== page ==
North Bay Fire Chief’s Prediction for Flooding Along Russian River: ‘Disaster Scale’
#North #Bay #Fire #Chiefs #Prediction #Flooding #Russian #River #Disaster #Scale Welcome to Alaska Green Light Blog, here is the new story we have for you today:
GUERNEVILLE, Calif. (KGO) — Preparations are underway in the North Bay for the next round of storms that could inundate communities along the Russian River. Fire departments across the region are on standby, ready for possible water rescues and evacuations.
New aerial video Saturday shows a waterlogged Russian River Valley captured by the County Fire District’s new helicopter, Sonoma One.
Saturday’s reconnaissance mission revealed swollen streams and lagoons, which normally overflow from the Russian River, are now reaching the top of their banks.
ABC7 News was there as Sonoma County Fire Department Superintendent Mark Heine landed after surveying the rising waters and more storms on the way. His impressions were sobering.
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“I think the flooding that we’re going to see will be catastrophic, invading businesses and homes and blocking access roads,” Heine said.
Many people in Guerneville have been preparing for flooding and possible evacuations this week, piling sandbags around businesses and homes.
“We have no power at the moment, we have had no power since Wednesday afternoon,” said Daniel Falcon-Schneider.
Falcon-Schneider lives in Cazadero, which has fallen trees everywhere.
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“Looks like a tornado went through. You couldn’t see the asphalt, just all the branches,” said Falcon-Schneider.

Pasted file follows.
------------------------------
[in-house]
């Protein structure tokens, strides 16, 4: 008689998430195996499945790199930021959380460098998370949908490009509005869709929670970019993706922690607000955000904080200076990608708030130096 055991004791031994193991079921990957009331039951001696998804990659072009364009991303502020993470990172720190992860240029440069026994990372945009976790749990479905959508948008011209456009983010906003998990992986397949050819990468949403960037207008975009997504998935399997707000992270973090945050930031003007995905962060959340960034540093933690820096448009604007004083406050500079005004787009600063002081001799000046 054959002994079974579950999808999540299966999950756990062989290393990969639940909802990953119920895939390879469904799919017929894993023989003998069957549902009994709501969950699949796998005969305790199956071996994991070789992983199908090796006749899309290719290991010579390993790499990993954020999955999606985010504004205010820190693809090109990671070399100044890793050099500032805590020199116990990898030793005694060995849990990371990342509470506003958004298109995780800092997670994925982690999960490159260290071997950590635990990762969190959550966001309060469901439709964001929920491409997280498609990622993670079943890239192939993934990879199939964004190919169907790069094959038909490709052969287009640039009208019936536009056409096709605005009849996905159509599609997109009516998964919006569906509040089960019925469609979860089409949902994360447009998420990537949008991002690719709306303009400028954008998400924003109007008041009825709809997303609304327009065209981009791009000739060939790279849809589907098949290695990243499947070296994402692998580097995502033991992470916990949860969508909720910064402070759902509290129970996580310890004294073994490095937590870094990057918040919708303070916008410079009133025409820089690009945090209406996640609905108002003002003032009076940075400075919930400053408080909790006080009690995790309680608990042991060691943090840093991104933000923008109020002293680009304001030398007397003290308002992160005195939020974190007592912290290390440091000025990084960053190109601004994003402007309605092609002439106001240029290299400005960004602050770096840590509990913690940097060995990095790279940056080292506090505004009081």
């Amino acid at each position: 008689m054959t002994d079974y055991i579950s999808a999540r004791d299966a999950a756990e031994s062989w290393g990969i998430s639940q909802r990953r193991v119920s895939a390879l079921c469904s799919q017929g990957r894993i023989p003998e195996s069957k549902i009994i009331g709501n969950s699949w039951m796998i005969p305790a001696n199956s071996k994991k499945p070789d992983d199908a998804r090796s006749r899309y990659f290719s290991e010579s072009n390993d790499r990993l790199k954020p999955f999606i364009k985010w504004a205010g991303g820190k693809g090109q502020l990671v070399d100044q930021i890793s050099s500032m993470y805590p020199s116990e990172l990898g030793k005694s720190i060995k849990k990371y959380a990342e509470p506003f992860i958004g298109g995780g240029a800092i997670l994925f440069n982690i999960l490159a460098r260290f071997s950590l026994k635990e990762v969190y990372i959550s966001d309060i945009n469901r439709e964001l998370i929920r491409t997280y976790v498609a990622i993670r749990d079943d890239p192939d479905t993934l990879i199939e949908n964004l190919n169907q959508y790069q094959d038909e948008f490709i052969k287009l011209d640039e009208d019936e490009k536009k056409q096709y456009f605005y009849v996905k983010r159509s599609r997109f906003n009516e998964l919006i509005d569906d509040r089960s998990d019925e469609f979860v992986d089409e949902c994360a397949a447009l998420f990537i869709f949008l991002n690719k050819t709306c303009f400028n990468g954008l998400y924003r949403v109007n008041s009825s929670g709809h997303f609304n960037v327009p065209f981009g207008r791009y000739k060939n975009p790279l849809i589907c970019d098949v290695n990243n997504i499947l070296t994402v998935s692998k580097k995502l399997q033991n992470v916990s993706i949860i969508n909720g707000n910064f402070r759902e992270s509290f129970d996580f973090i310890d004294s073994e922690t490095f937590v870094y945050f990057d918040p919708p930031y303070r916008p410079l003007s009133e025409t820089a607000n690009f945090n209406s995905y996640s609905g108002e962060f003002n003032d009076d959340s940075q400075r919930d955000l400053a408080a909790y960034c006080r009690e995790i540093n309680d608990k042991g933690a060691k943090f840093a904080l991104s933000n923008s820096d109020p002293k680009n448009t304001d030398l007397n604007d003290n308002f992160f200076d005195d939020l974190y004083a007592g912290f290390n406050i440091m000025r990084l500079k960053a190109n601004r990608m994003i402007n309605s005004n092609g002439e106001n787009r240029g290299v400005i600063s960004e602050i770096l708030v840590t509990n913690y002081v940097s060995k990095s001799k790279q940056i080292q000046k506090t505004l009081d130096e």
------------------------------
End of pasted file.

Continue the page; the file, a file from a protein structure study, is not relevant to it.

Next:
He worries that flood water from the river could leave him stranded.
“My biggest fear is being stuck on the other side of Guerneville: out west,” he added.
The Russian River isn’t the only area first responders are concerned about, with many watching the flood-prone Santa Rosa Creek and preparing for possible water rescues.
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The Santa Rosa Fire Department’s Swift Water Rescue Team completed last-minute training on the Russian River and Santa Rosa Creek for real-time response to emergencies.
“Not only have they been busy training, but pre-surveying our creeks and creeks to find trouble spots, so we’re doing everything we can to be prepared,” Santa Rosa Fire Marshal Paul Lowenthal said.
Firefighters are urging people who live near streams and rivers to be prepared to evacuate their homes if the water starts to rise.
“Having a plan B and a go-bag packed, consider where you’re going and how you’ll connect with family members if you lose power,” Heine said.
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